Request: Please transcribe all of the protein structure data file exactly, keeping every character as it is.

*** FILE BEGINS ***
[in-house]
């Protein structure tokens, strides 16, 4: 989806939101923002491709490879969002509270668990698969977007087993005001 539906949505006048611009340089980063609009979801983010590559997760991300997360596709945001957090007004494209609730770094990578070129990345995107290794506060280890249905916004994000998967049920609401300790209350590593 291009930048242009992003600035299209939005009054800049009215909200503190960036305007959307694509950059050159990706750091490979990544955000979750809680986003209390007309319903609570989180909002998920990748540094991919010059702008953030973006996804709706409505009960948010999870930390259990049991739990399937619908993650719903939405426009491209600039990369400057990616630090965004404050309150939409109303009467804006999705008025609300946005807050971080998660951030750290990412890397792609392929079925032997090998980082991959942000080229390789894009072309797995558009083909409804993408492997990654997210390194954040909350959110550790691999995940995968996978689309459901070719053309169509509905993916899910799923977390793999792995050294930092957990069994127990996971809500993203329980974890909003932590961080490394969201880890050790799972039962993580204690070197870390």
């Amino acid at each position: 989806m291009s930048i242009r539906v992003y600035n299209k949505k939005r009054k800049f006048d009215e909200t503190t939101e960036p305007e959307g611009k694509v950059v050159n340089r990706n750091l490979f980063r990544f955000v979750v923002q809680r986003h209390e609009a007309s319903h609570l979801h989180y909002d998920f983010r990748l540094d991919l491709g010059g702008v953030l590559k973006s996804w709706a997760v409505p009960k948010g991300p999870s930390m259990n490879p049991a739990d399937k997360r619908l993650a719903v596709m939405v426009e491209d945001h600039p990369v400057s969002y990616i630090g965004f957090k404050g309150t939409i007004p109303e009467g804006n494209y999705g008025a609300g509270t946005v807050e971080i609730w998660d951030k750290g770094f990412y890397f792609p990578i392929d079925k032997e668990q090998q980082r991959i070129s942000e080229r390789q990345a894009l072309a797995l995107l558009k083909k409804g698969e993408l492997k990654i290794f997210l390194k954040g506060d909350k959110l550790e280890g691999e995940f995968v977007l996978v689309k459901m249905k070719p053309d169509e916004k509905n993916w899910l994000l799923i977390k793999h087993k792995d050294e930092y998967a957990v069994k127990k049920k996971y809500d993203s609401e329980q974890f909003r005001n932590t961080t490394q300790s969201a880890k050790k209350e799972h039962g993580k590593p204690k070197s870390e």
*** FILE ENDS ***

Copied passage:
[in-house]
């Protein structure tokens, strides 16, 4: 989806939101923002491709490879969002509270668990698969977007087993005001 539906949505006048611009340089980063609009979801983010590559997760991300997360596709945001957090007004494209609730770094990578070129990345995107290794506060280890249905916004994000998967049920609401300790209350590593 291009930048242009992003600035299209939005009054800049009215909200503190960036305007959307694509950059050159990706750091490979990544955000979750809680986003209390007309319903609570989180909002998920990748540094991919010059702008953030973006996804709706409505009960948010999870930390259990049991739990399937619908993650719903939405426009491209600039990369400057990616630090965004404050309150939409109303009467804006999705008025609300946005807050971080998660951030750290990412890397792609392929079925032997090998980082991959942000080229390789894009072309797995558009083909409804993408492997990654997210390194954040909350959110550790691999995940995968996978689309459901070719053309169509509905993916899910799923977390793999792995050294930092957990069994127990996971809500993203329980974890909003932590961080490394969201880890050790799972039962993580204690070197870390």
């Amino acid at each position: 989806m291009s930048i242009r539906v992003y600035n299209k949505k939005r009054k800049f006048d009215e909200t503190t939101e960036p305007e959307g611009k694509v950059v050159n340089r990706n750091l490979f980063r990544f955000v979750v923002q809680r986003h209390e609009a007309s319903h609570l979801h989180y909002d998920f983010r990748l540094d991919l491709g010059g702008v953030l590559k973006s996804w709706a997760v409505p009960k948010g991300p999870s930390m259990n490879p049991a739990d399937k997360r619908l993650a719903v596709m939405v426009e491209d945001h600039p990369v400057s969002y990616i630090g965004f957090k404050g309150t939409i007004p109303e009467g804006n494209y999705g008025a609300g509270t946005v807050e971080i609730w998660d951030k750290g770094f990412y890397f792609p990578i392929d079925k032997e668990q090998q980082r991959i070129s942000e080229r390789q990345a894009l072309a797995l995107l558009k083909k409804g698969e993408l492997k990654i290794f997210l390194k954040g506060d909350k959110l550790e280890g691999e995940f995968v977007l996978v689309k459901m249905k070719p053309d169509e916004k509905n993916w899910l994000l799923i977390k793999h087993k792995d050294e930092y998967a957990v069994k127990k049920k996971y809500d993203s609401e329980q974890f909003r005001n932590t961080t490394q300790s969201a880890k050790k209350e799972h039962g993580k590593p204690k070197s870390e």